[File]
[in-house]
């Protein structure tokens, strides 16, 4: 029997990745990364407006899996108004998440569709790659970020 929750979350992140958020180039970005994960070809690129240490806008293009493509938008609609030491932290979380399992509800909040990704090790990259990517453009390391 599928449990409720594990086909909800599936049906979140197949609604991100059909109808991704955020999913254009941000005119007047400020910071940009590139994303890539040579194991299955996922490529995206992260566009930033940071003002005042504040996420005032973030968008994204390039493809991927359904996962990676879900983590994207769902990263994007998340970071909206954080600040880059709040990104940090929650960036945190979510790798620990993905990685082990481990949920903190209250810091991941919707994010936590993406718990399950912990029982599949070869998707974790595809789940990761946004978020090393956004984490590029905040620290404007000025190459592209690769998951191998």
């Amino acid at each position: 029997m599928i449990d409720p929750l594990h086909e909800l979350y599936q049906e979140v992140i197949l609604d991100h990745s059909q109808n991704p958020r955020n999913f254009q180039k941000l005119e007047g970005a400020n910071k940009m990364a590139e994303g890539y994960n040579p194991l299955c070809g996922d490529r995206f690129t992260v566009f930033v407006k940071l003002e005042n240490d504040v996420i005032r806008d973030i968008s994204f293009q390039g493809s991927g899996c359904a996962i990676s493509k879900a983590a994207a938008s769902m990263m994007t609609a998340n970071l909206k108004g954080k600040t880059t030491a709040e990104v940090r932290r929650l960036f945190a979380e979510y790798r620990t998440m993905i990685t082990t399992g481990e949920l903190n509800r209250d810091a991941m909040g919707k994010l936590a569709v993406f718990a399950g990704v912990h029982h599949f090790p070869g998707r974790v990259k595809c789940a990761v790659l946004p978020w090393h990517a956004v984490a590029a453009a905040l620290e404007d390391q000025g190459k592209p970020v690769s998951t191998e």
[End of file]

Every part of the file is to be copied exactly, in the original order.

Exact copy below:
[in-house]
């Protein structure tokens, strides 16, 4: 029997990745990364407006899996108004998440569709790659970020 929750979350992140958020180039970005994960070809690129240490806008293009493509938008609609030491932290979380399992509800909040990704090790990259990517453009390391 599928449990409720594990086909909800599936049906979140197949609604991100059909109808991704955020999913254009941000005119007047400020910071940009590139994303890539040579194991299955996922490529995206992260566009930033940071003002005042504040996420005032973030968008994204390039493809991927359904996962990676879900983590994207769902990263994007998340970071909206954080600040880059709040990104940090929650960036945190979510790798620990993905990685082990481990949920903190209250810091991941919707994010936590993406718990399950912990029982599949070869998707974790595809789940990761946004978020090393956004984490590029905040620290404007000025190459592209690769998951191998």
């Amino acid at each position: 029997m599928i449990d409720p929750l594990h086909e909800l979350y599936q049906e979140v992140i197949l609604d991100h990745s059909q109808n991704p958020r955020n999913f254009q180039k941000l005119e007047g970005a400020n910071k940009m990364a590139e994303g890539y994960n040579p194991l299955c070809g996922d490529r995206f690129t992260v566009f930033v407006k940071l003002e005042n240490d504040v996420i005032r806008d973030i968008s994204f293009q390039g493809s991927g899996c359904a996962i990676s493509k879900a983590a994207a938008s769902m990263m994007t609609a998340n970071l909206k108004g954080k600040t880059t030491a709040e990104v940090r932290r929650l960036f945190a979380e979510y790798r620990t998440m993905i990685t082990t399992g481990e949920l903190n509800r209250d810091a991941m909040g919707k994010l936590a569709v993406f718990a399950g990704v912990h029982h599949f090790p070869g998707r974790v990259k595809c789940a990761v790659l946004p978020w090393h990517a956004v984490a590029a453009a905040l620290e404007d390391q000025g190459k592209p970020v690769s998951t191998e």